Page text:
What Happens When We Push Out the Non-Traditional Churches

My recent article on cooperation among the traditional and non-traditional churches led to me receiving an email from a judicatory leader in a conservative evangelical denomination (a judicatory would be closest to an association in my denominational structure– not the same polity, but similar geography).

I’ve edited out references to the denomination, but (with permission) I thought I’d share here what happens when a narrow, methodological (rather than confessional) standard is imposed on a denominational family. You can decide if the letter speaks to other situations:

Dear Ed,

I was intrigued by your FB link, “Cooperating Together for the Cause of Christ,” and followed the original post, “Traditional, Contemporary, and the Future of the SBC,” not being steeped in SBC history I have no idea how long the conversation/challenge of “Traditional” and “Contemporary” has been going on. I decided not to post to your blogs to avoid interjecting a naive outsider’s comments and detract from the conversation. …

In our church body a small but very well organized and vocal ultra conservative group has ascended to leadership (as you know) that draws pictures of loss based on perceived liberalism and a promised return to/maintenance of “my grandfather’s church.” This “grandfather’s” church creates an interesting dilemma for me as a [non-Anglo in an Anglo denomination]…

Of course, it isn’t just genealogical longevity but also the ultra conservative ideological stance, new believers have been ordained and risen to positions of extreme influence on our Board of Directors because they had the right stance. That stance would insist that the contemporary liberals have taken over and forsaken [our] Confessions, worship, and Scriptures (unfortunately, by my perception, in that order of importance). It is the “Traditional” vs. “Contemporary” false battle (a red herring) when the real issue is how are we contextually… bringing or renewing people to faith in Jesus?

I share all of the above to encourage you to keep defining the reality and emphasizing what the SBC has in common over against what separates them. My experience of you personally and as a church leader is that you truly love the SBC, its doctrines, and rich (contextual) traditions while expanding the church’s mission.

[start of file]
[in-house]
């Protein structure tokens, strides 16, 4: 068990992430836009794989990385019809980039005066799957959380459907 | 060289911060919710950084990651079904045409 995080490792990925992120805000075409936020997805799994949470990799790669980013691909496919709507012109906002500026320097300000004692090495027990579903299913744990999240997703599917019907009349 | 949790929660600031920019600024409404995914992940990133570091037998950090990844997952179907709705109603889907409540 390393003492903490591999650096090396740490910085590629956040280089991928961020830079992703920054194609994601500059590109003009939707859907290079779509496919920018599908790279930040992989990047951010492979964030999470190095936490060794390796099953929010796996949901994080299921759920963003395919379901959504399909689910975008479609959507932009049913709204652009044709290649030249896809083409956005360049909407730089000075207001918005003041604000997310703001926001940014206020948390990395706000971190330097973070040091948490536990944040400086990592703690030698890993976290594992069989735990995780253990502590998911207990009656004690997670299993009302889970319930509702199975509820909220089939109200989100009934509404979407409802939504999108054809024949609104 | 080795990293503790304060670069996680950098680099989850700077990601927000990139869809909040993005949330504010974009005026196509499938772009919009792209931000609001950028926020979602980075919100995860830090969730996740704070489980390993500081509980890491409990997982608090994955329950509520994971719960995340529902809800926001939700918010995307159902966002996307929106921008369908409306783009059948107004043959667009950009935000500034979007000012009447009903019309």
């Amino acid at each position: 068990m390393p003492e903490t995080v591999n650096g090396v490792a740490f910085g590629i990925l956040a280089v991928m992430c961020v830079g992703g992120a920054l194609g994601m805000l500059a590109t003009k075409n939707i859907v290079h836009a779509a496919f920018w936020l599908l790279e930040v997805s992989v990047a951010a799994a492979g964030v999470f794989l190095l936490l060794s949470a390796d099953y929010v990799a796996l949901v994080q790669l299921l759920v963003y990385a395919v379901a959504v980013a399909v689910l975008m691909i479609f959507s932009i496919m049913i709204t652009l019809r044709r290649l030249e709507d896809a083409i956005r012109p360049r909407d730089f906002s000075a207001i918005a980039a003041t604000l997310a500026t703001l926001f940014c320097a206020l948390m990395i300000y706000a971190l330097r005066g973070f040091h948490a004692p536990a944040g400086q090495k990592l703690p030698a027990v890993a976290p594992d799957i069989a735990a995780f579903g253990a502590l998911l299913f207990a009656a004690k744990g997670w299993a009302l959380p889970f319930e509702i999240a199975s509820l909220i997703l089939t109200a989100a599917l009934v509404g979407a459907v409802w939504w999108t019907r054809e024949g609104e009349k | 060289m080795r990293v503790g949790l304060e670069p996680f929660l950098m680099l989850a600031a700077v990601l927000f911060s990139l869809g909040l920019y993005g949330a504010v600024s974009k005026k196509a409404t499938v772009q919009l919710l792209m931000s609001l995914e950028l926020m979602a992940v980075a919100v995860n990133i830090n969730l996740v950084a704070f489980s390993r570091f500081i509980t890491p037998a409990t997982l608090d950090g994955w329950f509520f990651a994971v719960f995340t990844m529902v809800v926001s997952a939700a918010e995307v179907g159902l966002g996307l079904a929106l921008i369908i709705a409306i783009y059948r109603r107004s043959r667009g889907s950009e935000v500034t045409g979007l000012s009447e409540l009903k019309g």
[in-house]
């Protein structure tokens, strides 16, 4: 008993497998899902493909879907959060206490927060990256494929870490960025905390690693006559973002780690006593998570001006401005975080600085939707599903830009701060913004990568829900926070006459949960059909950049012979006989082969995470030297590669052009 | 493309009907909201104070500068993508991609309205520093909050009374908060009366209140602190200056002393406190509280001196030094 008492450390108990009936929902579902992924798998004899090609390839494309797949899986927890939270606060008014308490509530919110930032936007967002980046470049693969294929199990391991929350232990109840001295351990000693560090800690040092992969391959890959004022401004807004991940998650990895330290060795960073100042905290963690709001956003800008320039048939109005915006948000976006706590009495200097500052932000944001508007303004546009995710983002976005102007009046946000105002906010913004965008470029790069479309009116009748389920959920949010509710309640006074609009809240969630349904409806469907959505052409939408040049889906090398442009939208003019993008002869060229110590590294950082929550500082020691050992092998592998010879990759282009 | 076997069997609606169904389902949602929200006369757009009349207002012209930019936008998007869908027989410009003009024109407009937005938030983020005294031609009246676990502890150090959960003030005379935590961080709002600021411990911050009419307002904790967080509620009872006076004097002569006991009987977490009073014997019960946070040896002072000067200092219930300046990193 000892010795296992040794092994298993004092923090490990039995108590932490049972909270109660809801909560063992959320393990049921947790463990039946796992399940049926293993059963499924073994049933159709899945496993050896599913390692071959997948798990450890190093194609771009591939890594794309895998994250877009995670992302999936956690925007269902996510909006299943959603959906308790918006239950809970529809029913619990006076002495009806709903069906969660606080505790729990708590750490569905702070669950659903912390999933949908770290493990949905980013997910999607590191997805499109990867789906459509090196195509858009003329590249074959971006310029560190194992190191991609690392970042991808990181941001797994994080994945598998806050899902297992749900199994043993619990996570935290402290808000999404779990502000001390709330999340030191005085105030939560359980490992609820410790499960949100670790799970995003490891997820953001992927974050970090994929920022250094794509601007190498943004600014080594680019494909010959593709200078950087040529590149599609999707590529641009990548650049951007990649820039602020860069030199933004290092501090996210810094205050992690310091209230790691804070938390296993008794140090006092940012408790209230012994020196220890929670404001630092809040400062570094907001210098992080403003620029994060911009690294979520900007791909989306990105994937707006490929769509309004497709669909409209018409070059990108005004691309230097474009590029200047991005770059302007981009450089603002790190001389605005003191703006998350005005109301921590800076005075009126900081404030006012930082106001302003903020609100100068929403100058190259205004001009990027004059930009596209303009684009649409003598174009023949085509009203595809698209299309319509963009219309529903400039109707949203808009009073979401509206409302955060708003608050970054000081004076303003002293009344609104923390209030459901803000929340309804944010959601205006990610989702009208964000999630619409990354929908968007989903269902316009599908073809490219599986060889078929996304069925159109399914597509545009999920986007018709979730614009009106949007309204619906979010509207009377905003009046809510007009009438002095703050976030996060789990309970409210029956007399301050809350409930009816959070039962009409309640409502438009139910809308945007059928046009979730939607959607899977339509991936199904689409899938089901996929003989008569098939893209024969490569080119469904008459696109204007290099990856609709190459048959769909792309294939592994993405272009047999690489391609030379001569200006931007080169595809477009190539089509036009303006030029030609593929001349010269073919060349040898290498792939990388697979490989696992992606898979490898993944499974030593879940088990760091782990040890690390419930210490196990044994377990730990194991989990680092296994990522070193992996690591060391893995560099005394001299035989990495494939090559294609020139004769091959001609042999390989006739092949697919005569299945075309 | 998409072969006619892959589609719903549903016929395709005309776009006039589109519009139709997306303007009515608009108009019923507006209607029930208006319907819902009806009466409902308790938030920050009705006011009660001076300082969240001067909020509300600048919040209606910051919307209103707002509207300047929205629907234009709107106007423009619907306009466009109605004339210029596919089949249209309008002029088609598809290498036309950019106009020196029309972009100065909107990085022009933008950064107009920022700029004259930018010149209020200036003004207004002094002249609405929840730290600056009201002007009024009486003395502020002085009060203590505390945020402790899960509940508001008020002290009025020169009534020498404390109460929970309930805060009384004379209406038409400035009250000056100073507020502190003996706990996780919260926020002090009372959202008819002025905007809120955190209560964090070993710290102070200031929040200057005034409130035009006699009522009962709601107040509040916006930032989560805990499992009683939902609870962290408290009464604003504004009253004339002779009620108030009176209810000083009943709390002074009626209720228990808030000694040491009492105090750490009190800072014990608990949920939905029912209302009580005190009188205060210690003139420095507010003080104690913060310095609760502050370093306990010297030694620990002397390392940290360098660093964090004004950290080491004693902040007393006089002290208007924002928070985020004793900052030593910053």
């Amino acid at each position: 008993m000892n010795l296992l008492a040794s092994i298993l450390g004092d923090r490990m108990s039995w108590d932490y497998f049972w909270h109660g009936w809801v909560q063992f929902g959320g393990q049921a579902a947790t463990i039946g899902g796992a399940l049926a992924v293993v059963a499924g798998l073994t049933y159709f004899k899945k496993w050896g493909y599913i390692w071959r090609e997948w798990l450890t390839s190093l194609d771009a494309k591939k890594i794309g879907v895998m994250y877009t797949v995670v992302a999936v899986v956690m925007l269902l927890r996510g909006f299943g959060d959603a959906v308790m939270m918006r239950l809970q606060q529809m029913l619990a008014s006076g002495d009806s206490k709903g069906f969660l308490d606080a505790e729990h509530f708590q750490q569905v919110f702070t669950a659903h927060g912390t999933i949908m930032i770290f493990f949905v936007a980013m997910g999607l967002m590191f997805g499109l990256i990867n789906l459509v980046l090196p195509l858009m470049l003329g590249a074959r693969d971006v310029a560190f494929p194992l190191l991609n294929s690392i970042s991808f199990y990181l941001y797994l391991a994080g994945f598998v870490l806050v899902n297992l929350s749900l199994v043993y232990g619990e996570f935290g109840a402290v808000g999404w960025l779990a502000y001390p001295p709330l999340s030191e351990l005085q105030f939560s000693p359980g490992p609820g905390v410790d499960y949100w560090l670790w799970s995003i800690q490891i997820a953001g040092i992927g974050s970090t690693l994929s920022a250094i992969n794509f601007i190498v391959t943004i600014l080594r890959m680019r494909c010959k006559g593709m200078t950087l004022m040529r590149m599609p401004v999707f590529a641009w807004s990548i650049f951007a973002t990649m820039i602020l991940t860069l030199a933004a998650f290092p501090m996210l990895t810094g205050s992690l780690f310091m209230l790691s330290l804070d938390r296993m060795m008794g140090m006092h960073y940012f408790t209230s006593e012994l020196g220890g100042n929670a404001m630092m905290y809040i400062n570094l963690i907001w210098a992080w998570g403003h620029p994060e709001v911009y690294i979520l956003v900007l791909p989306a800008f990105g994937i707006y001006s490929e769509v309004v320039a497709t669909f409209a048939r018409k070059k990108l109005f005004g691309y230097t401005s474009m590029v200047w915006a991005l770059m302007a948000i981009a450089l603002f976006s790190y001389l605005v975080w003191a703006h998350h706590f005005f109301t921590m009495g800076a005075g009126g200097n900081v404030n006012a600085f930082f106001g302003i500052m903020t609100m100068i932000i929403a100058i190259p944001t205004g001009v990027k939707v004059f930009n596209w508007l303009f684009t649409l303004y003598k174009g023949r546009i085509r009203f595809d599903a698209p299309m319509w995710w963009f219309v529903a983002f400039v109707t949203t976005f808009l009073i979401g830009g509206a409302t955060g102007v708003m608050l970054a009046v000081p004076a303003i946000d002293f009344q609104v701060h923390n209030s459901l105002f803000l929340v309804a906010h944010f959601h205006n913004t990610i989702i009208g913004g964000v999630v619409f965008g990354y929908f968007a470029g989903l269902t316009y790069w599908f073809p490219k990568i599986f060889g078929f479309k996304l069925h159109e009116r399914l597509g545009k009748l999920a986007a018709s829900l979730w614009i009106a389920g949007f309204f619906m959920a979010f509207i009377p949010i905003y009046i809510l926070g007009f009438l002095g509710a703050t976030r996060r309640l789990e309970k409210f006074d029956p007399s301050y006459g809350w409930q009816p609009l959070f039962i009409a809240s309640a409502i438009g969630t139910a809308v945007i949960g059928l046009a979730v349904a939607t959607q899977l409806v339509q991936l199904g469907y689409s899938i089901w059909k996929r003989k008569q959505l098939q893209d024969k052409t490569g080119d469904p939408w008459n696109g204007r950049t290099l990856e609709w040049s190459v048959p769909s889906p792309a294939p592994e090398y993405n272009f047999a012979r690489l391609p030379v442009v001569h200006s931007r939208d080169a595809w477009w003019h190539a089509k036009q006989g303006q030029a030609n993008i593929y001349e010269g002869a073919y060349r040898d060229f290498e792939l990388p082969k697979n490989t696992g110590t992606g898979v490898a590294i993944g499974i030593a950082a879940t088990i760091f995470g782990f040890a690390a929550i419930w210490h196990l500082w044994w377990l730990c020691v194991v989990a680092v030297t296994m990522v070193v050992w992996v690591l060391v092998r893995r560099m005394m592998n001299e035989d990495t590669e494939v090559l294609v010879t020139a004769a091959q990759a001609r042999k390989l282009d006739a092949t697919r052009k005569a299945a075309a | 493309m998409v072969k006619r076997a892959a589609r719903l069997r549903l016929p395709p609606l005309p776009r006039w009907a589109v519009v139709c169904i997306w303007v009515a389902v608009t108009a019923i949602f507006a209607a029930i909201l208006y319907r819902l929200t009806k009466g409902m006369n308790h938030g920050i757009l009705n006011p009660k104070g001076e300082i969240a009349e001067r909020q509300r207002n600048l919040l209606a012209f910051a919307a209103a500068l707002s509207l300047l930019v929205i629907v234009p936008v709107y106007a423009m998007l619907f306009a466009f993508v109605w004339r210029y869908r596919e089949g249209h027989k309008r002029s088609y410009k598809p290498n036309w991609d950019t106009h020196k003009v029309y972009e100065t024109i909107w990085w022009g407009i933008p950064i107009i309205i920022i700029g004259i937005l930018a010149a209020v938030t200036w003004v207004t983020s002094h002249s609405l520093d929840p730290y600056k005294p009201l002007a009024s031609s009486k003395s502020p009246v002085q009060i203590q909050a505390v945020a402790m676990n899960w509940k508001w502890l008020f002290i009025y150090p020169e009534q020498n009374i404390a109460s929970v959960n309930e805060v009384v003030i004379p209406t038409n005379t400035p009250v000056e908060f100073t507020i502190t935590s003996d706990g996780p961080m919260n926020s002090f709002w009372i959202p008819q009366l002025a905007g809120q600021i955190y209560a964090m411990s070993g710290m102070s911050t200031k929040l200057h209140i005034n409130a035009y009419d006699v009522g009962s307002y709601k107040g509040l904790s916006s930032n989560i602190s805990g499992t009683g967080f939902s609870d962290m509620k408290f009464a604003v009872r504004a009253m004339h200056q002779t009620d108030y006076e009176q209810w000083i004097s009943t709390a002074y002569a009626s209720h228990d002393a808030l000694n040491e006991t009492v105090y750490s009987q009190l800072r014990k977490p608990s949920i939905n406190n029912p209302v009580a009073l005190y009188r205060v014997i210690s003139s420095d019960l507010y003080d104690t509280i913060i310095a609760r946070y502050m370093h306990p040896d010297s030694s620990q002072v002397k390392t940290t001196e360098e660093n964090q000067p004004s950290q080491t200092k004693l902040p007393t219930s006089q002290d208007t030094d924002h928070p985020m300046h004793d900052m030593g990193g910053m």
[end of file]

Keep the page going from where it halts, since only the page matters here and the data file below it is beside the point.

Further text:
Unfortunately, we who love our church, embrace our doctrines, celebrate our rich contextual traditions, while expanding the church’s mission are, at best, on the margins…

Confessional consensus is key– cooperation without common beliefs is not possible. As I’ve written before, doctrine enable and empowers cooperation.

Cooperating together in a denominational family requires a set of beliefs around which we facilitate our cooperation. This denomination has such a confession. So does mine. Yet, for some, they are confusing conservative traditions with conservative theology. The end result is that they are losing many of their younger and non-traditional pastors. To quote my friend, “Unfortunately, we who love our church, embrace our doctrines, celebrate our rich contextual traditions, while expanding the church’s mission are, at best, on the margins…”

My hope for their denomination (and for my own) is that we can cooperate together with common beliefs, yet now allow differences in style and even minor theological issues (within a confession) to undermine such cooperation.

Feel free to weigh in the comments.

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  11Comments

  1. stephen   •  

    thanks for posting this, Ed. My wife and I had a long discussion about this and related issues yesterday. I believe I’m in the denom this letter was written about.
    And I’m one of the young…so I ask: at what point is it time to head out? Is it cowardice to not “stay and fight”?
    I mourn the potential loss of the friends I have and the history…but more than that, the horrible tragedy of a group that sees how it could be to actually do what Jesus told us to, and yet directly resist it!

  2. Brad Raby   •